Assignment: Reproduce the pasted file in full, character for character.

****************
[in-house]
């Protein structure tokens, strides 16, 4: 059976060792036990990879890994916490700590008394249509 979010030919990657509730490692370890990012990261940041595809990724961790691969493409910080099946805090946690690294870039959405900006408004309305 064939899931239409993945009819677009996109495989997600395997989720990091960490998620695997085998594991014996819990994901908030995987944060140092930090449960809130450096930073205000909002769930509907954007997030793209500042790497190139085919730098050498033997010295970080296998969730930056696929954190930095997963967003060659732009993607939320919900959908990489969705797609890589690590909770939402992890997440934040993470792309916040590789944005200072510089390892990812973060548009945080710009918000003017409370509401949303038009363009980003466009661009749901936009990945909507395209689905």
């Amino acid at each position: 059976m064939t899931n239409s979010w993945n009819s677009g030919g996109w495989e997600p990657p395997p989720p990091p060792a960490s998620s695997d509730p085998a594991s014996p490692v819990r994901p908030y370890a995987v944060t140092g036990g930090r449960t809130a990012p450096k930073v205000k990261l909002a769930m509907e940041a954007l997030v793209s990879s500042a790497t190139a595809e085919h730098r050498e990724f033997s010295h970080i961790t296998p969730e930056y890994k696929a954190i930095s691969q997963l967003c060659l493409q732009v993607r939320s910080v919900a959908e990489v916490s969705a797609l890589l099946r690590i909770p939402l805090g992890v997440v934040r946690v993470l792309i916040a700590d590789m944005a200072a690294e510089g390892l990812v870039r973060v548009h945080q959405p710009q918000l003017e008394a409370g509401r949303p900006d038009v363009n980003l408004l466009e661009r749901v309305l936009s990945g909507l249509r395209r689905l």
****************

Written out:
[in-house]
């Protein structure tokens, strides 16, 4: 059976060792036990990879890994916490700590008394249509 979010030919990657509730490692370890990012990261940041595809990724961790691969493409910080099946805090946690690294870039959405900006408004309305 064939899931239409993945009819677009996109495989997600395997989720990091960490998620695997085998594991014996819990994901908030995987944060140092930090449960809130450096930073205000909002769930509907954007997030793209500042790497190139085919730098050498033997010295970080296998969730930056696929954190930095997963967003060659732009993607939320919900959908990489969705797609890589690590909770939402992890997440934040993470792309916040590789944005200072510089390892990812973060548009945080710009918000003017409370509401949303038009363009980003466009661009749901936009990945909507395209689905």
């Amino acid at each position: 059976m064939t899931n239409s979010w993945n009819s677009g030919g996109w495989e997600p990657p395997p989720p990091p060792a960490s998620s695997d509730p085998a594991s014996p490692v819990r994901p908030y370890a995987v944060t140092g036990g930090r449960t809130a990012p450096k930073v205000k990261l909002a769930m509907e940041a954007l997030v793209s990879s500042a790497t190139a595809e085919h730098r050498e990724f033997s010295h970080i961790t296998p969730e930056y890994k696929a954190i930095s691969q997963l967003c060659l493409q732009v993607r939320s910080v919900a959908e990489v916490s969705a797609l890589l099946r690590i909770p939402l805090g992890v997440v934040r946690v993470l792309i916040a700590d590789m944005a200072a690294e510089g390892l990812v870039r973060v548009h945080q959405p710009q918000l003017e008394a409370g509401r949303p900006d038009v363009n980003l408004l466009e661009r749901v309305l936009s990945g909507l249509r395209r689905l």